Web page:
Boost Cooperation One Shared Plate at a Time


By Yvonne Milosevic

As anyone who dines out on the regular knows, sharing plates is in. But did you know that nibbling off the same dish has business benefits, too?

Kinda obvi, but sharing plates requires people to coordinate their physical actions. Otherwise, you might accidentally stab your dinner companion as you go for that last bacon-wrapped scallop.

Researchers from the University of Chicago Booth School of Business suspected that plate-sharing might also prompt people to coordinate their negotiations. Could sharing a plate lead to better negotiation outcomes?

Booth Professor Ayelet Fishbach and Cornell University’s Kaitlin Woolley, a Booth Ph.D. student at the time of the research, asked study participants—all strangers to one another—to pair off in a lab experiment that involved negotiating.

They then invited the participants to have a snack of chips and salsa with their partners. Half of the pairs received one bowl of chips and one bowl of salsa to share, while the others each had their own dishes.

Next came the negotiation scenario. One person in each pair acted as management and the other as a union representative. Their goal? To arrive at an acceptable wage for the union within 22 rounds of negotiation.

Each round represented one day of negotiations. A costly union strike would start on the third round. The costs of the strike added up quickly for both sides, giving the parties motivation to reach an agreeable deal ASAP.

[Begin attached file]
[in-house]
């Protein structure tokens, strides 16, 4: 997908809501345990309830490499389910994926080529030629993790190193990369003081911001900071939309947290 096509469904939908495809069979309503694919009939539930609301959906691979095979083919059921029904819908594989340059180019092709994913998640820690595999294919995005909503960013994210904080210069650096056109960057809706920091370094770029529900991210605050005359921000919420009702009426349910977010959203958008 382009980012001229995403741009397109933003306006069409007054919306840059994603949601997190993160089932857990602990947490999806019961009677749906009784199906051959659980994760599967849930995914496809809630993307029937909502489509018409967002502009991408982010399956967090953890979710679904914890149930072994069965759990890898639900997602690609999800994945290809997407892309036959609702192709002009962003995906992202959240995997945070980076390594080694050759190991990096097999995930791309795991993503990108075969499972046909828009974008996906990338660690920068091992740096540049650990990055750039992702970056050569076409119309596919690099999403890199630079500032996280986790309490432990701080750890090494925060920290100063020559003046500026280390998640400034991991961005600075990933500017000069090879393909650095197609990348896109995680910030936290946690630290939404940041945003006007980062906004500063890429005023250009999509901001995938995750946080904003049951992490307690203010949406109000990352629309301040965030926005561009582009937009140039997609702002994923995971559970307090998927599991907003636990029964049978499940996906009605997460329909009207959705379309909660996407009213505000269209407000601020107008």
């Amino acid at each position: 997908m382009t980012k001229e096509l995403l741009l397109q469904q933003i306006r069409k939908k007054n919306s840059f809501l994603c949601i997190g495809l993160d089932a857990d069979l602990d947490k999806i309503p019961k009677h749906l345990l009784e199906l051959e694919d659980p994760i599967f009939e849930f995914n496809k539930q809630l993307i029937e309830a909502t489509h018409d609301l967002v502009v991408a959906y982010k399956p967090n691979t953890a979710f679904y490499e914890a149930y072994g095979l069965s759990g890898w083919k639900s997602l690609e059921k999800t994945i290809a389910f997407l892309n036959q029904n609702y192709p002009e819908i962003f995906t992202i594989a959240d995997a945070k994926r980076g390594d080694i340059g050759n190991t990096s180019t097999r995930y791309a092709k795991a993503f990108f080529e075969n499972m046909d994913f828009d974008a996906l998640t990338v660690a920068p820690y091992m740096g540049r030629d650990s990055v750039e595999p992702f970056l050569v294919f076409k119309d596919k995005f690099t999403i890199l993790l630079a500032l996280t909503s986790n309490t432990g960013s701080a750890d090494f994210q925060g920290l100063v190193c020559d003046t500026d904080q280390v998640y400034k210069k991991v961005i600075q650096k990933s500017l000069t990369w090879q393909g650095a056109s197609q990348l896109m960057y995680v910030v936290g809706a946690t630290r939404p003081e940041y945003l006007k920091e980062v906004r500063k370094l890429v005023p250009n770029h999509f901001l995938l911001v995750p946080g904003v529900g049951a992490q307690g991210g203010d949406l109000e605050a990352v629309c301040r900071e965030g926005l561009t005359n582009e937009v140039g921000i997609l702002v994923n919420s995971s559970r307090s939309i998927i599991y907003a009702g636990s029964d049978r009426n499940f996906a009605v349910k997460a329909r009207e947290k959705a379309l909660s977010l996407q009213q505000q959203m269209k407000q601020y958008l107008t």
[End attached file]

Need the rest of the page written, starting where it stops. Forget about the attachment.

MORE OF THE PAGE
Okay, but don’t double-dip

Teams with shared bowls took nine strike days, on average, to reach a deal. Pairs with individual servings of chips and salsa needed four more days to reach an agreement. This difference saved both parties a combined—if hypothetical—$1.5 million in losses.

The result, the researchers write, had nothing to do with how the two people in a negotiating team felt about each other. What mattered was how well they coordinated their eating. Sharing food from a single plate increased perceived coordination among diners. This led them to behave more cooperatively and less competitively toward each other compared with individuals eating the same food from separate plates.

Woolley and Fishbach repeated the experiment with both friends and strangers. As expected, friends came to a negotiation agreement faster than strangers did. But, sharing plates had a significant effect on both groups.

With today’s technology, virtual meetings are pretty standard. But Fishbach finds great value in getting together over a meal. “Basically, every meal that you’re eating alone is a missed opportunity to connect to someone,” says Fishbach. “And every meal that involves food sharing fully utilizes the opportunity to create that social bond.”

The next time you need a negotiation to go smoothly, try doing it over a shared plate of nachos. You might reach a favorable agreement before you get down to the last chip.